Excerpt:

In a brightly lit office in Bradford's Carlisle business centre, on a road lined with charity shops, grocery stores and a green-domed masjid, Bana Gora and her team at the Muslim Women's Council (MWC) are organising final preparations before a much-awaited consultation about the UK's first women-managed mosque.

At the event on Sunday, which they expect local residents, imams and national media to attend, the community group will discuss their proposals for a mosque that will be open to all – men, women, children and worshippers of all sects, including Sunni and Shia. Prayers will be led by a male imam, yet the governance of the mosque will be run by women, in the first of its kind in Britain.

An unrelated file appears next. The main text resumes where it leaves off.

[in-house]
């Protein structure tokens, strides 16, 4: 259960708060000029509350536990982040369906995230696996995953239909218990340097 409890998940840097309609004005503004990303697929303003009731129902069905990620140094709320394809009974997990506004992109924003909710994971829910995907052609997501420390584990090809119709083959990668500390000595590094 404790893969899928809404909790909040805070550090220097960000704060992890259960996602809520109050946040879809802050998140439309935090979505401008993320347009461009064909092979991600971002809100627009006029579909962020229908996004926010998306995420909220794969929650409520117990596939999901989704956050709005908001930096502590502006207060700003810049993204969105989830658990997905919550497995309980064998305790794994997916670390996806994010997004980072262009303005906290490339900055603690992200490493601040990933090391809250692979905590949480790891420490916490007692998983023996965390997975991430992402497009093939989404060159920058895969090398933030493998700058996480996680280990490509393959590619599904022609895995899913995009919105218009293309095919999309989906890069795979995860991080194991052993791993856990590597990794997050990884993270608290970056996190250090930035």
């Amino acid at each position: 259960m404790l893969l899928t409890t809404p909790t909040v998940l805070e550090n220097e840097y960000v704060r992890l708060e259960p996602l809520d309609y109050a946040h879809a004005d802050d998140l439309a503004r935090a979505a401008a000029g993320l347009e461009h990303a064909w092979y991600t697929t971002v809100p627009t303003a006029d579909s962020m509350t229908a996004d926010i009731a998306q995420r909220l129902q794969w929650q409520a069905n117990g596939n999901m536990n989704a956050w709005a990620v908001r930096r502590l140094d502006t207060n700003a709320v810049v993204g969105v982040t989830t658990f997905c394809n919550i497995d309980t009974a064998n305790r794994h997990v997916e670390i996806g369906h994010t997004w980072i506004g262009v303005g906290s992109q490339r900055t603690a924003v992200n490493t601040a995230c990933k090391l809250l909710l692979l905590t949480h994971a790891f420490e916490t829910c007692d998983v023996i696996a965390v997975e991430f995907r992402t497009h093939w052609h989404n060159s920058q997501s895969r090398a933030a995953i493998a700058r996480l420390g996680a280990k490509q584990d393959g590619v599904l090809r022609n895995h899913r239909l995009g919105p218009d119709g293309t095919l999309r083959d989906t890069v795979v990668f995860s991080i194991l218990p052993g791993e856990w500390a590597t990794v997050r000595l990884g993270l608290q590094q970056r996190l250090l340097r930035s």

Gora co-founder and chief executive of the MWC, said: "When I was growing up across the Bradford district, there was never a practice of sisters going to the mosque. We prayed at the house. But why couldn't we go to the mosque on a Friday with our brother and father?" Gora said. "We were told because it's not the done thing. Women don't go to the mosque. Well, actually, at the time of the prophet, women did, and they had the same access as men."


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